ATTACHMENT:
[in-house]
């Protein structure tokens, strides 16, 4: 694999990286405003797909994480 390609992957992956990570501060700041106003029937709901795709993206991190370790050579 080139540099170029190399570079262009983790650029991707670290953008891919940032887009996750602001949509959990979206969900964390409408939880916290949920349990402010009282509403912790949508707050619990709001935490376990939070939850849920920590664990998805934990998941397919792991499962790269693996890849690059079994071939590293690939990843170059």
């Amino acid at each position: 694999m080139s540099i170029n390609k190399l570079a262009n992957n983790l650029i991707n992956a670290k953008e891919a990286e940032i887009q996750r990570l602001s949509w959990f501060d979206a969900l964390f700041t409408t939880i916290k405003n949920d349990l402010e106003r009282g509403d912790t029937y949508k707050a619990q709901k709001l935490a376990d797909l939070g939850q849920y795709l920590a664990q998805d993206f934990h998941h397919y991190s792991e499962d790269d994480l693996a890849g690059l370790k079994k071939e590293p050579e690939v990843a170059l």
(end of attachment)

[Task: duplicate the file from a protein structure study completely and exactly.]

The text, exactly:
[in-house]
């Protein structure tokens, strides 16, 4: 694999990286405003797909994480 390609992957992956990570501060700041106003029937709901795709993206991190370790050579 080139540099170029190399570079262009983790650029991707670290953008891919940032887009996750602001949509959990979206969900964390409408939880916290949920349990402010009282509403912790949508707050619990709001935490376990939070939850849920920590664990998805934990998941397919792991499962790269693996890849690059079994071939590293690939990843170059």
């Amino acid at each position: 694999m080139s540099i170029n390609k190399l570079a262009n992957n983790l650029i991707n992956a670290k953008e891919a990286e940032i887009q996750r990570l602001s949509w959990f501060d979206a969900l964390f700041t409408t939880i916290k405003n949920d349990l402010e106003r009282g509403d912790t029937y949508k707050a619990q709901k709001l935490a376990d797909l939070g939850q849920y795709l920590a664990q998805d993206f934990h998941h397919y991190s792991e499962d790269d994480l693996a890849g690059l370790k079994k071939e590293p050579e690939v990843a170059l």